CORDELE — Keeping the faith.
That’s what veteran Crisp County Sheriff Donnie Haralson says he’s doing as he continues the gallant battle he’s fought for almost a decade now against the dreaded “big C” — cancer.
“I’m doing pretty good, hanging in there,” said Haralson who is about to start another round of radiation. “It’s the same renal cell cancer I’ve been battling for nine years now.
“In changing up treatment about once every year, I’ve been to the National Institute of Health in Bethesda, Md., the Sara Cannon Clinic at Vanderbilt University in Nashville, Tenn., the Mayo Clinic in Jacksonville and now Phoebe Putney in Albany.
“It’s also been really nice to have a good hometown hospital like the one we do in Crisp Regional where all the personnel have been really nice to me.”
Asked about his current state of health, Haralson said he feels “pretty good, but with cancer you never know how long that might last. That part is just up to the Lord.
“For now, I’m going through one of those spells where I’m needing the treatment that enables me to keep fighting back. In fact, I’ll probably start working part time within the next week or two and then try to go back at it full time the good Lord willing.”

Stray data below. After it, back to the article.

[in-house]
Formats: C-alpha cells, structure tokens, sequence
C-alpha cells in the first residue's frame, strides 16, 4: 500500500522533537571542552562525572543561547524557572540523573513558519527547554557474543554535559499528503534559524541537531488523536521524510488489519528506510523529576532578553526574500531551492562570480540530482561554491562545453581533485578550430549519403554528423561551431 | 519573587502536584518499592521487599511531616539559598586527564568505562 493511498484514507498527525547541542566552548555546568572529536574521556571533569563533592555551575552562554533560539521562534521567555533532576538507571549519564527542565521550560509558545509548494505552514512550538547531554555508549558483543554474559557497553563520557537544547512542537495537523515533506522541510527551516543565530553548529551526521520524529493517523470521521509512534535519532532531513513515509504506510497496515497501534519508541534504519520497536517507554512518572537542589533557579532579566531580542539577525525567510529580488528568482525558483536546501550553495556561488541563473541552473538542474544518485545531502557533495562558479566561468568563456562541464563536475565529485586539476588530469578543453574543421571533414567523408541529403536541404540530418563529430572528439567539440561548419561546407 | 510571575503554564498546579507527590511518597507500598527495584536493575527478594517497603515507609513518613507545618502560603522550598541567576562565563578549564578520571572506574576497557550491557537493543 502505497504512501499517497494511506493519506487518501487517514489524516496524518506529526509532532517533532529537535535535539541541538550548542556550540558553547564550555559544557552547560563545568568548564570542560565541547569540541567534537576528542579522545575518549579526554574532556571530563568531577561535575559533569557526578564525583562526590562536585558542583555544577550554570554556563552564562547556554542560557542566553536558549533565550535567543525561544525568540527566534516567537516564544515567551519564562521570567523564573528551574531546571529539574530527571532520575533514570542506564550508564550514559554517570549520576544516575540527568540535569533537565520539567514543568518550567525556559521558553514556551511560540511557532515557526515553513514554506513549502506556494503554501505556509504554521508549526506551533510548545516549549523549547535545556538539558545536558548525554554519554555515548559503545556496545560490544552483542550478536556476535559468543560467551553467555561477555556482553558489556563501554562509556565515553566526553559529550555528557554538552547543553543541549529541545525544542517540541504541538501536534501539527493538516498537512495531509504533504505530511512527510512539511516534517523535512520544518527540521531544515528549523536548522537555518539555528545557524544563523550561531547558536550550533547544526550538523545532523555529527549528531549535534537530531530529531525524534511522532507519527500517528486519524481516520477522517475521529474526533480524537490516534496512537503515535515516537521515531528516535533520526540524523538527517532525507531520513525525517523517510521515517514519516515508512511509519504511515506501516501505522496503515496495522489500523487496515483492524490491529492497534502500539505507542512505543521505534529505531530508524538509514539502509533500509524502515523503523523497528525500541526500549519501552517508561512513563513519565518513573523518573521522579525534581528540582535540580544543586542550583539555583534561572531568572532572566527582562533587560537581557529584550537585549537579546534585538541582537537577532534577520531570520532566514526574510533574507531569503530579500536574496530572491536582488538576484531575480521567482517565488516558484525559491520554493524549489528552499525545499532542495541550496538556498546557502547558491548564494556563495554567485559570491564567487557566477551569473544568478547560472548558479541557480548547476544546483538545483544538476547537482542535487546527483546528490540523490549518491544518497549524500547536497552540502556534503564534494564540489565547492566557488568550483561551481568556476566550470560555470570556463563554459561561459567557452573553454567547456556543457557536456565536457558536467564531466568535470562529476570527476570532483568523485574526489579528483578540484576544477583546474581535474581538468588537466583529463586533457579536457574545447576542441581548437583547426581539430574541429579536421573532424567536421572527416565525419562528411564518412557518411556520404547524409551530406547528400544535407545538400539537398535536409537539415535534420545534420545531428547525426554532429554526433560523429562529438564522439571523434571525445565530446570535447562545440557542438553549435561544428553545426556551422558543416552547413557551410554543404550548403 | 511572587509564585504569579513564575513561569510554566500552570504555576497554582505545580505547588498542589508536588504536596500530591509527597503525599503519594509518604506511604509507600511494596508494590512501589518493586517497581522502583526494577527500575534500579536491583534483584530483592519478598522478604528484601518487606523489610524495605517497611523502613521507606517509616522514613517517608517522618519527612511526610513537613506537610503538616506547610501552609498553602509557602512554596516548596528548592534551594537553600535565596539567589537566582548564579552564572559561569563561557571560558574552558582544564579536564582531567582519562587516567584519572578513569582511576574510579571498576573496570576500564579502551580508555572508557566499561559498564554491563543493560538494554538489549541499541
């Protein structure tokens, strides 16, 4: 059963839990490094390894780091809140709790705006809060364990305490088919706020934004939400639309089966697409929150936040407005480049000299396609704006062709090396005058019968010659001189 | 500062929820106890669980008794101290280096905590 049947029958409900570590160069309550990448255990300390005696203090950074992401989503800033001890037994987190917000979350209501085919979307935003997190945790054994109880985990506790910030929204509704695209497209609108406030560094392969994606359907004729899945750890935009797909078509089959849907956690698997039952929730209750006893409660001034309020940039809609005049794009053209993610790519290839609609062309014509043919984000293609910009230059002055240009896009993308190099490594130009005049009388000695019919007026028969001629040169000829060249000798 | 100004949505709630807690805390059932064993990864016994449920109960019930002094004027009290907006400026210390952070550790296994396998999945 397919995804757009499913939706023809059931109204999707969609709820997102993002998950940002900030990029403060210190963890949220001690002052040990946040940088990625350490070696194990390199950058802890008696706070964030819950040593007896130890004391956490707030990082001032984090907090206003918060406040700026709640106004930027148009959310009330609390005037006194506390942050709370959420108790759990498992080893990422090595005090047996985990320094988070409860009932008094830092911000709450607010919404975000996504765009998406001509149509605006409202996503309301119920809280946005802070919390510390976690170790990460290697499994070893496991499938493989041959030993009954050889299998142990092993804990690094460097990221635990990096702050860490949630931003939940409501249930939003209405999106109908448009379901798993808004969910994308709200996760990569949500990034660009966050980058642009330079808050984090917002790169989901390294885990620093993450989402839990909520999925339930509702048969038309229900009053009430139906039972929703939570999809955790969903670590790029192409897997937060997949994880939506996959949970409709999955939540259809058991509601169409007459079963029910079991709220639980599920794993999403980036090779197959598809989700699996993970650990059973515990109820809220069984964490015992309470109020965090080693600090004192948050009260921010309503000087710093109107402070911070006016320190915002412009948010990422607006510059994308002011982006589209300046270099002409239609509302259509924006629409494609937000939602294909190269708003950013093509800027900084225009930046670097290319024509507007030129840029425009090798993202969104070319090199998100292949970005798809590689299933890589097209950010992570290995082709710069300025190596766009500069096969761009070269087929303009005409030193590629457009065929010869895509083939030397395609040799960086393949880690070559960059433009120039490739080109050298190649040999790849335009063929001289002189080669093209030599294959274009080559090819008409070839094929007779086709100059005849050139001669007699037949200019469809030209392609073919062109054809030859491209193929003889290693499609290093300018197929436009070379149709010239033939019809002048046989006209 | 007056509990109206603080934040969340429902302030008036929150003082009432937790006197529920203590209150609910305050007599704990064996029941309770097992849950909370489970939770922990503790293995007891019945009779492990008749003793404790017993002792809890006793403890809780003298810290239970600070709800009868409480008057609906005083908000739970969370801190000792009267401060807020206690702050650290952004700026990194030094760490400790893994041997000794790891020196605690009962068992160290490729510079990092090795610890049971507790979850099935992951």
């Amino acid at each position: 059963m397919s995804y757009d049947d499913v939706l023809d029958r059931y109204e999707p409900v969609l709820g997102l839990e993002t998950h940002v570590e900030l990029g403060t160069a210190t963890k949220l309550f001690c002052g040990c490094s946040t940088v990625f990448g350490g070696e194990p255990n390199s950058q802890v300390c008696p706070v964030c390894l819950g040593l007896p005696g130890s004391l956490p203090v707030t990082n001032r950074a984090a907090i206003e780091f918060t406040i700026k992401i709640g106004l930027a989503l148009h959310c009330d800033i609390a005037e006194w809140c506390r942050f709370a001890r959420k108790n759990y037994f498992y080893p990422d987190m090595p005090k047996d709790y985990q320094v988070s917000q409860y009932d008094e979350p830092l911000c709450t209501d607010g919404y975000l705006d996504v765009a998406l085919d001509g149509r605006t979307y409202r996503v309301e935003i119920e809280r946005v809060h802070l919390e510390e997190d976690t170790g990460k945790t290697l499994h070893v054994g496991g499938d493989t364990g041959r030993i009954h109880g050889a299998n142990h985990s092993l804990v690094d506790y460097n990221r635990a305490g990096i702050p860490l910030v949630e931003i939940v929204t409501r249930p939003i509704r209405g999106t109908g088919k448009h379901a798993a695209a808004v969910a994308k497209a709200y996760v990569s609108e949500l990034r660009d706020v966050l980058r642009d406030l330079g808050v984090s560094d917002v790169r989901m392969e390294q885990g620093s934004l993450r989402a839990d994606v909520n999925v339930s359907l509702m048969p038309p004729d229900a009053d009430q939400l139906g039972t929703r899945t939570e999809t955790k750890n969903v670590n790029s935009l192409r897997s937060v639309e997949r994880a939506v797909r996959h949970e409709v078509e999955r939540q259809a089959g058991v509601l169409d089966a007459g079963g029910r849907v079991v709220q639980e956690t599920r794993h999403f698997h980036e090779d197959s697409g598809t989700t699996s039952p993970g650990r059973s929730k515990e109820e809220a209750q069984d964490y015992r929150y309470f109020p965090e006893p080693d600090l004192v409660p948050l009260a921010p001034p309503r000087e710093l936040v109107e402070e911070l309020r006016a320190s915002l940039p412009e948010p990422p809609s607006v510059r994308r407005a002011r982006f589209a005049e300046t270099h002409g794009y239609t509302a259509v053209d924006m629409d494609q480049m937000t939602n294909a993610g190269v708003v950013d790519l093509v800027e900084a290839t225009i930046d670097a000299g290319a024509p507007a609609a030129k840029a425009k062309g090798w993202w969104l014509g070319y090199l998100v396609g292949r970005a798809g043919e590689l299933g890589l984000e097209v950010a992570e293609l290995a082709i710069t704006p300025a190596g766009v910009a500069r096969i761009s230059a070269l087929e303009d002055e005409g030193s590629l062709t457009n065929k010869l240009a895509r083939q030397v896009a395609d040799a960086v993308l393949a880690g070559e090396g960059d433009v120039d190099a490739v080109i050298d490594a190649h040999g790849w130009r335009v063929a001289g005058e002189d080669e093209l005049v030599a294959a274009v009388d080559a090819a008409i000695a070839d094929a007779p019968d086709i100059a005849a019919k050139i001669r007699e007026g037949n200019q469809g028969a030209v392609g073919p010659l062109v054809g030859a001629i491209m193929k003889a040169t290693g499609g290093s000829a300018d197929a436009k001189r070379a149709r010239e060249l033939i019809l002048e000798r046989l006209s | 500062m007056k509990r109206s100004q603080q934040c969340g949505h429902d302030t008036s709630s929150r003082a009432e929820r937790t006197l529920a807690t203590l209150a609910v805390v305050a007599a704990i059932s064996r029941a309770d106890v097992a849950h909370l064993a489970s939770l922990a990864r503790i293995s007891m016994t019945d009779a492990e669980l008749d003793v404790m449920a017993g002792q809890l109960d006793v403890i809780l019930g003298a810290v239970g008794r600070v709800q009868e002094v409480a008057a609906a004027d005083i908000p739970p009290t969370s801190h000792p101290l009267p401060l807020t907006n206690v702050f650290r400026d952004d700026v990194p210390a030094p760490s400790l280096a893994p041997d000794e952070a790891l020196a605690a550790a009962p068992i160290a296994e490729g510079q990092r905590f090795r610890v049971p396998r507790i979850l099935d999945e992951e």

Currently at home after recent stays in hospitals here and in Albany, Haralson said his office is being run very efficiently during his absence under the guidance of Chief Deputy Billy Hancock.
“I have a (communications) radio with me and stay in contact with the office every day. I also have the utmost confidence in my staff as all of our men and women employees are very dedicated and do a great job.”
The same can be said about the sheriff himself who says that whether he’s present in his office or not his main goal is “to do my job and make sure our citizens continue to get the kind of service and protection they have become accustomed to and deserve.”
Engaged in local law enforcement for 35 years, Haralson’s love of the profession is understandable in that he inherited it from his father, the late W.R. Haralson who died in the line of duty at age 50.
He and Georgia State Patrol Trooper James Young, were both slain in May, 1975, inside Cordele Police Department headquarters by a Marine Corps sergeant whose brother had been stopped by the trooper for a traffic violation.
“It (law enforcement) is just in my blood,” the sheriff said. “I love it and love serving the people. I’m humbled both by the fact I’ve been able to do so and that they in return have elected me sheriff seven times (no other holder of the office has held the office for more than three terms).
“As things presently stand, I’m going to keep fighting the fight, running the race and — most of all — keeping the faith. Hopefully, the people here will do the same and will continue to lift up all the prayers they’ve been saying on my behalf.”